Earlier this year Alec brought us his top 20 Scottish cover versions. 20 through 11 can be found here. His top ten included classics from Belle and Sebastian, Aztec Camera, Travis and Biffy Clyro.
This article was originally published on August 19, 2009. Dear Scotland is currently enjoying a winter break and will return to full service on January 3, 2010.
In the meantime, feel free to enjoy some of the most popular articles of 2009, watch the Dear Scotland Christmas video and vote in the Scotland’s Greatest Ever Vocalist Poll.
Alec Downie’s Top 10 Scottish Cover Versions
10. I Can’t Change It – Ray Charles
Written by a 15 year old Frankie Miller and recorded by his idol, life for a Bridgeton boy does not get much better. Years later I saw Pat Kane from Hue and Cry sing this, while tears rolled down Frankie’s face as he punched the air.
(does anyone have a link to a copy of this? – The Dear)
Available in the UK here . (Thanks to Pat Kane himself for the link. )
9. Amazing Grace (Songbird Version) – Willie Nelson
Produced and arranged by Ryan Adams this is for me the definitive adaptation of the song, Adams said, “I wanted everyone to set up in the room around Willie, with only [drummer] Brad [Pemberton] wearing headphones, and everyone using ratty old amps so that the main thing everyone heard was Willie’s voice and guitar. It was cool because it made everyone listen really hard, and I think it enabled Willie to throw the band a little more, and suck them in.” And suck you in is exactly what this track does.
8. I’m Waiting for the Man – Belle & Sebastian
A total bootleg found on one of my random trawls for covers, the conversation sort of goes, “we gotta swap an amp, … so it’s time to get somebody up to do their turn, … the man with the plastic bag, what you gonna sing for us,… this is Barry”, and Barry proved B&S can rock and Stevie Jackson is a feck off great guitarist, though to this day I still think Barry was a plant.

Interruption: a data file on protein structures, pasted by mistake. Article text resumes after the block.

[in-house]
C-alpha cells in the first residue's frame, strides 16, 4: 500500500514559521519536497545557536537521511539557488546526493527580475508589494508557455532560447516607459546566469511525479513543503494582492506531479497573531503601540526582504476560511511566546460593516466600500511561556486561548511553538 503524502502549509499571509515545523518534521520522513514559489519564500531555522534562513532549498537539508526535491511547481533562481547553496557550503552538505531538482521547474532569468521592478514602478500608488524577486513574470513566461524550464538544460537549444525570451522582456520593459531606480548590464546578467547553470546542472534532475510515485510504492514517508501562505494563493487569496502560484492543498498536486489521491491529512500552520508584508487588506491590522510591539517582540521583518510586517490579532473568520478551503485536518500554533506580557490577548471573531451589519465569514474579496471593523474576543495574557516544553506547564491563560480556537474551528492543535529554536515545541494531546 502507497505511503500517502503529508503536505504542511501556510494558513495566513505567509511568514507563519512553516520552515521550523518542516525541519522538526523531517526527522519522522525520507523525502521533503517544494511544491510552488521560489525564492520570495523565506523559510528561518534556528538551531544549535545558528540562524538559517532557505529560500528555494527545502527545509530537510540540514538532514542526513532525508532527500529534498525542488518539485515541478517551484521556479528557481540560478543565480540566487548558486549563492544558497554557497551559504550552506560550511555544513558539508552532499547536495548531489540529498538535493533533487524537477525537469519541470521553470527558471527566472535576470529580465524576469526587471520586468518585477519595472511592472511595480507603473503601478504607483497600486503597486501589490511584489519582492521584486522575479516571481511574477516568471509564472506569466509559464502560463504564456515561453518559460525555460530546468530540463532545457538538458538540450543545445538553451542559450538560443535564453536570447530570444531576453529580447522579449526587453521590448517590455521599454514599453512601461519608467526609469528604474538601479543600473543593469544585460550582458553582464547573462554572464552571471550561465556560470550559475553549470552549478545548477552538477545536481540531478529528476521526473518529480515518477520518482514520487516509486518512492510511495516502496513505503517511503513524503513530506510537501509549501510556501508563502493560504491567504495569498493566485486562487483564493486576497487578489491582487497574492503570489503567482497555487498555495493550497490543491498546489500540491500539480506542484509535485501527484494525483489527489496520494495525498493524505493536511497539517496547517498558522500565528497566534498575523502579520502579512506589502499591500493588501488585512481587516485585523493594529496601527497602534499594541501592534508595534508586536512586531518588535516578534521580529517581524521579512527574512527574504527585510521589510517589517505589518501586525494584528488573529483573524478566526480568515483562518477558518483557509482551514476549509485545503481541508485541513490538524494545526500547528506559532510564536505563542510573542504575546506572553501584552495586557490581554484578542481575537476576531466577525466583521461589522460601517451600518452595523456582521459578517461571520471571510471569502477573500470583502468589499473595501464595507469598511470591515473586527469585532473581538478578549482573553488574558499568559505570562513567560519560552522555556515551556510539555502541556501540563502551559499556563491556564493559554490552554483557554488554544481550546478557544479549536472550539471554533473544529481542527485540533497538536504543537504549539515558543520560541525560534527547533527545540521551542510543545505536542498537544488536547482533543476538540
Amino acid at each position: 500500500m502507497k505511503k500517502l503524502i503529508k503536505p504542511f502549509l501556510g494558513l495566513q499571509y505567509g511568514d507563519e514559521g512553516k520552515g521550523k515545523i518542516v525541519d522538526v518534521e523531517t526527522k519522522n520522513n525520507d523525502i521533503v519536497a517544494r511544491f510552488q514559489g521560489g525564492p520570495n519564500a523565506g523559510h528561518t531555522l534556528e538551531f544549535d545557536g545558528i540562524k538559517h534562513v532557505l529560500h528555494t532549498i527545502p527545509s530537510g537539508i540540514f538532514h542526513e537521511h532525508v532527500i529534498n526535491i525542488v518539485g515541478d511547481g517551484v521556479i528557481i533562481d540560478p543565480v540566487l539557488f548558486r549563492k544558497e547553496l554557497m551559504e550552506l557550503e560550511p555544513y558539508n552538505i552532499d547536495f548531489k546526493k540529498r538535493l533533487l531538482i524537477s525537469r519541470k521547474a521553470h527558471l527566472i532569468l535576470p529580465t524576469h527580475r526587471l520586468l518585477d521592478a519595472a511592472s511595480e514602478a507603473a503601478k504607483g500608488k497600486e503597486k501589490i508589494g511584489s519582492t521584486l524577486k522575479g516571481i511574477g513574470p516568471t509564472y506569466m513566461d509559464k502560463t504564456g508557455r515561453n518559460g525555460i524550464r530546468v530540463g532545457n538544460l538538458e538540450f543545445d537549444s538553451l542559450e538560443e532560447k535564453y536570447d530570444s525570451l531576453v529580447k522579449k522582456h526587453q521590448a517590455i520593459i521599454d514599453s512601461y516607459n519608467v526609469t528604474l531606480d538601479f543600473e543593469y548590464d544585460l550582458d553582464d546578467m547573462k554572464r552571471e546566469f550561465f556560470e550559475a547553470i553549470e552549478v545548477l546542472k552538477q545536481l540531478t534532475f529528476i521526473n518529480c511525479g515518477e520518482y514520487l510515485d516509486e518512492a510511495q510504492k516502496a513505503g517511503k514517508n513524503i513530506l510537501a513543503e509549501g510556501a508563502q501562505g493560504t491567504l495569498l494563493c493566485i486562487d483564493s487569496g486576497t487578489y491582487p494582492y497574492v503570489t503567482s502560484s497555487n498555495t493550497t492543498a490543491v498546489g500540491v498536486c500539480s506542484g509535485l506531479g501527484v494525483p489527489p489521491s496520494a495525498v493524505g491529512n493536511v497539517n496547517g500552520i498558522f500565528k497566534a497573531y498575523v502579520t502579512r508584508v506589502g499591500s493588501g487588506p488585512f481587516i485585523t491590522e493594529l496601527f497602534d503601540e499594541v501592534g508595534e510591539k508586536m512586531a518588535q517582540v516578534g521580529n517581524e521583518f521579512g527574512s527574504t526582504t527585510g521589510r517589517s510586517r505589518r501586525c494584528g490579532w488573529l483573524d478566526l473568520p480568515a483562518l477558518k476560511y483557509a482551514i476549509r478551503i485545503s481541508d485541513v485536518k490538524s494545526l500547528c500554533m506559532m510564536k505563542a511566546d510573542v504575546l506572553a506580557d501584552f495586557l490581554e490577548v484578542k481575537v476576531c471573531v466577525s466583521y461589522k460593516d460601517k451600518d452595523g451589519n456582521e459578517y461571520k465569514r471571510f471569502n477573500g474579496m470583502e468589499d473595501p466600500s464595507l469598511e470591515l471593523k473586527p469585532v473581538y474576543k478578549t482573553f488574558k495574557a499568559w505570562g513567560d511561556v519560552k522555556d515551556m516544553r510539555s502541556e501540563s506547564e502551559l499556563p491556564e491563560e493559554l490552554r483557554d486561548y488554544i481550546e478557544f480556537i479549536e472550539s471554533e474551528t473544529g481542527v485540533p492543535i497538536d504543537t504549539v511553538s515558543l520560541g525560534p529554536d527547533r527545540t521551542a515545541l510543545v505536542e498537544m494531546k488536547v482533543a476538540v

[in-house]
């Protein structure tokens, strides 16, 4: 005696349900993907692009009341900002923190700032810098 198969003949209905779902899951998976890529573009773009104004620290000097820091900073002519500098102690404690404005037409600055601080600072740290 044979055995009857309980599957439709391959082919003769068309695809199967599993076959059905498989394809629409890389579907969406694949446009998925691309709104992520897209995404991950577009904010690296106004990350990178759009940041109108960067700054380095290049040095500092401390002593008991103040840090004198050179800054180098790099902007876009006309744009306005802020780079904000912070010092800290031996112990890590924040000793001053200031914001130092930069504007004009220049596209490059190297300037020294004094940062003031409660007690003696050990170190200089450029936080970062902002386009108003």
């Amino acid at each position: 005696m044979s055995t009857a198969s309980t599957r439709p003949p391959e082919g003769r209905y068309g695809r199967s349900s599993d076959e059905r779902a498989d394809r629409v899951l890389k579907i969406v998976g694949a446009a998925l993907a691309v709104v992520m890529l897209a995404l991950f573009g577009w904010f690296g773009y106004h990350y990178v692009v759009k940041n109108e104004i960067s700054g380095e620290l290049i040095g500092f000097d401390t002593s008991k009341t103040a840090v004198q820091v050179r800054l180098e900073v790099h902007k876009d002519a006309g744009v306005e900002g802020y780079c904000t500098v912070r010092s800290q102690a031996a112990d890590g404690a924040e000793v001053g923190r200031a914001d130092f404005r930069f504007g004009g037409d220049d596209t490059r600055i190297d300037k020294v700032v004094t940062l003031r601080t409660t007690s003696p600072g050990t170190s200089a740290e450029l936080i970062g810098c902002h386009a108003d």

7. Jump – Aztec Camera
When you take the original and reshape it in a way that leaves the original shredded, you win.
6. Crazy Horses – The Sensational Alex Harvey Band
I could spend a whole night reminiscing over great Alex Harvey covers but this stands out for me, in that it is a great tune, delivered matter of fact with such pathos and that echoplex is brutal.
5. Hit Me Baby One More Time – Travis
The Radio One Live Lounge has been a cool source of covers over the years but it was Travis who set the standard by ripping in to Britney with more irony and humour than their dour Scots background suggests.
4. Born in the USA – Ballboy
It is amazing how slowing a song down and having it sung in a Scottish dialect can focus in on the real intent. Simply inspired!
3. Take Me Out – Biffy Clyro
I so wanted to put Simon from Biffy’s version of SAHB’s Tomahawk Kid with SAHB from the Alex Tribute that never was, but that track is locked away forever, as a testament to what could have been, though Biffy’s version of Franz’s Take Me Out is pure gallus rock!
2. Come on Eileen – King Creosote
The original is such a stomping dance floor filler you never really get past the too rye ays so when Kenny (pictured above) strips it to the core and engages you with what is truly a beautiful love song, you never listen to the original in the same way again! (Note Thanks to Stuart of Viva Stereo for suggestions and my copy of this jewel ).
1. Rockin in the Free World – Big Country
Joe Walsh and I were leaning on a white grand piano behind a giant video screen at the Barrowland Ballroom and on the screen was a montage of Stuart Adamson, who had died a few months earlier that I had edited for the show. At the point where the solo for this song came on, the conversation went sort of like this:
Joe: “Who is that guy?”;
Me: “Stuart. He died recently and was in a band with Bruce Watson our musical director”;
Joe: “Pity, that guy can play”.
A little later 2000+ people were singing along to Chance and to this day I and thousands of Big Country fans still miss Stuart!
PS: Ask me again next week and a few others may have come to mind, but in the words of The Boss (surely Springsteen is a Scottish name):
This whole world is out there just trying to score
I’ve seen enough I don’t want to see any more,
Cover me, come on and cover me.
Photo Credit : King Creosote by Steve Green
(Note – the mps3 posted here will only be up for the next 7 days.)